Virtual constructions of historical objects and architecture raise very real concerns about verisimilitude. To what extent are such 3D models accurate representations of the original? In many ways, VR serves to validate Jean Baudrillard’s understanding of simulacra and concerns about the hyperreal. In Simulacra and Simulation, he argues that the loss of distinction between reality and its representation results in the hyperreal—a world “without origin or reality” (Baudrillard 1994, 1–7). It is pure simulation and, as a result, creates an anxiety of origin and authenticity. Virtual worlds, including those associated with VR, can evoke an apprehension about the hyperreal, especially if the 3D model is used to substitute for the original. The current interest by computer graphic experts and enthusiasts in the creation and redistribution of virtual historic sites illustrates the problem. “Archaeological illustration and reconstruction is not new,” as Clifford L. Ogleby notes,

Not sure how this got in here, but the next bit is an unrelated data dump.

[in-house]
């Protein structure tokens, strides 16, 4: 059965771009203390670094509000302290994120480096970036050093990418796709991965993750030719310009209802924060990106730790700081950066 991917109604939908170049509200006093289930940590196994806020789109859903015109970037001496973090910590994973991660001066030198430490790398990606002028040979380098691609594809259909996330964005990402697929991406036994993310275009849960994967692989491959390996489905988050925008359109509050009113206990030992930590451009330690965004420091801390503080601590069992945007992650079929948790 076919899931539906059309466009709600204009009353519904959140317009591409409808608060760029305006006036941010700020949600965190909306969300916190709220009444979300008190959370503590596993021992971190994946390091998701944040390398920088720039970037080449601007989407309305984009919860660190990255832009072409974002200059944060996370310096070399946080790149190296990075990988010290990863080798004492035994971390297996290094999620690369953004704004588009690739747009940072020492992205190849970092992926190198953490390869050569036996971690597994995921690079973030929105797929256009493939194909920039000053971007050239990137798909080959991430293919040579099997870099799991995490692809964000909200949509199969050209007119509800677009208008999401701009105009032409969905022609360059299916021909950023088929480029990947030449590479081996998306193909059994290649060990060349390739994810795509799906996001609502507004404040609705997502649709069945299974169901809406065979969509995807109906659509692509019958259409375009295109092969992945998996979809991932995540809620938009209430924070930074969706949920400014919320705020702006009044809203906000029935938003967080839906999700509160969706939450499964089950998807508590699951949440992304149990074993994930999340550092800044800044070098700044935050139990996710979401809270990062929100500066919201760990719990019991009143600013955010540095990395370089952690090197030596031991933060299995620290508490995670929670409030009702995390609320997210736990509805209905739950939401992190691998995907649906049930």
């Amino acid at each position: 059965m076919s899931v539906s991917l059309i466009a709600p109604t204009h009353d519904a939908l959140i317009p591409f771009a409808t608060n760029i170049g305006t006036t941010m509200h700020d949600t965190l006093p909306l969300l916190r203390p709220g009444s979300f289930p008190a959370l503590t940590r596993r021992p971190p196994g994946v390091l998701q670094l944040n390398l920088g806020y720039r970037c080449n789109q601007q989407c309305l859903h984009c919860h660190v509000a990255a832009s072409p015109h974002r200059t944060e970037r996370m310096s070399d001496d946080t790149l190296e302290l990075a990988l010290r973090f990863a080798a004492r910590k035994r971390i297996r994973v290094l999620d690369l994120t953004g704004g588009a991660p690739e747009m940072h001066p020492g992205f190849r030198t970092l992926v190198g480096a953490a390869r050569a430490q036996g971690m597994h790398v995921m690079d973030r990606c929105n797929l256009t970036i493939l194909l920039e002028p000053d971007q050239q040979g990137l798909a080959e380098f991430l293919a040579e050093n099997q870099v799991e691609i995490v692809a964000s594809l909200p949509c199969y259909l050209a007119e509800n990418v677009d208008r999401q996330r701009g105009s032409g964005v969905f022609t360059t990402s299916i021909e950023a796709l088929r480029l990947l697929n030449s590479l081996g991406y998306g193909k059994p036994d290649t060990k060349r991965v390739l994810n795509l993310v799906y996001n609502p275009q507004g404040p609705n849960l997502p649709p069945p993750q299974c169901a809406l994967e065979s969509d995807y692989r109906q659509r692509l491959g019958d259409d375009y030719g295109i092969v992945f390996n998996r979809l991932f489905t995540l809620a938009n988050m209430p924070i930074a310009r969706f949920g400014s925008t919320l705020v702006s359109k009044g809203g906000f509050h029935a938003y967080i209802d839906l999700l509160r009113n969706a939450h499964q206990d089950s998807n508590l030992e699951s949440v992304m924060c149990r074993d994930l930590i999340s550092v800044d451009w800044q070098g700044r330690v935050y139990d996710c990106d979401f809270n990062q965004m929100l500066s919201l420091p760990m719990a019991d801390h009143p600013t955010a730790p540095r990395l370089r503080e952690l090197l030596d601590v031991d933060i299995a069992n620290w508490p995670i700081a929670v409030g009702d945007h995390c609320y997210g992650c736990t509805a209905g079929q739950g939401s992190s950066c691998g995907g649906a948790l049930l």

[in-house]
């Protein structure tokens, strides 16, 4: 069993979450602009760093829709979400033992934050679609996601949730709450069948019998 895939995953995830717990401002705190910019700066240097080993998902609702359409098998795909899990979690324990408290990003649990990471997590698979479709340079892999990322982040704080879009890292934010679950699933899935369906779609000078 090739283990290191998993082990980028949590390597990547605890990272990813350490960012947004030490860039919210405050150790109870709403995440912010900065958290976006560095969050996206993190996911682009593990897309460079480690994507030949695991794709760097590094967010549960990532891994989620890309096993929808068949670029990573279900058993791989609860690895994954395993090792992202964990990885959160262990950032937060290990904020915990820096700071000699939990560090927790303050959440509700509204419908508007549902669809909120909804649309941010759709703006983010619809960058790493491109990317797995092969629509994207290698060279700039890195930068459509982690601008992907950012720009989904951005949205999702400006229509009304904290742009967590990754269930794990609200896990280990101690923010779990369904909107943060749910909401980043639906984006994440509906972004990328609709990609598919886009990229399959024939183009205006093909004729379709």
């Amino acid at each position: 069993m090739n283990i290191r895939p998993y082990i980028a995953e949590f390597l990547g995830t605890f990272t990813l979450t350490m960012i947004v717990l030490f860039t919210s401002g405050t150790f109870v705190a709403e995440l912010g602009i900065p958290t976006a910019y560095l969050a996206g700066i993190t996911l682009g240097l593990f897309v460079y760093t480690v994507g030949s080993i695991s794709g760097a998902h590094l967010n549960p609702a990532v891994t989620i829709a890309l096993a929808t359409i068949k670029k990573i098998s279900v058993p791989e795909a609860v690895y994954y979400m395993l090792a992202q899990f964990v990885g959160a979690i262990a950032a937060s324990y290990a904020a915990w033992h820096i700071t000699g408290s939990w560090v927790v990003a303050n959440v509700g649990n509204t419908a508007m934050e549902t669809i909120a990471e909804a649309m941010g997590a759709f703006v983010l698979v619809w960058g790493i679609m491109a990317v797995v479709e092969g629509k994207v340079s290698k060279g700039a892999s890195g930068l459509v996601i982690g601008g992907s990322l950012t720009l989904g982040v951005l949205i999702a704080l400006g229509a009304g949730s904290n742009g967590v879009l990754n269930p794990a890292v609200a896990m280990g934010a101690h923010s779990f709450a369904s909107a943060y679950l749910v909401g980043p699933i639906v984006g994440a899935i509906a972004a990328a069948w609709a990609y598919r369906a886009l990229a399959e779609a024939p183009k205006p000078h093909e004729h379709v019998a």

but the advent of high-speed affordable computers and the associated graphics capability gives people the opportunity to create better looking imagery. The imagery, however, is often the result of the technology, not archaeological or historical research. When this imagery is distributed without the accompanying research that explains the decisions made in the reconstruction, it is open to a variety [of] interpretations. This problem is compounded when the imagery is posted on the [world wide web], as the image can be extracted from the surrounding text and interpreted as an artifact rather than as a diagram. (Ogleby 2007)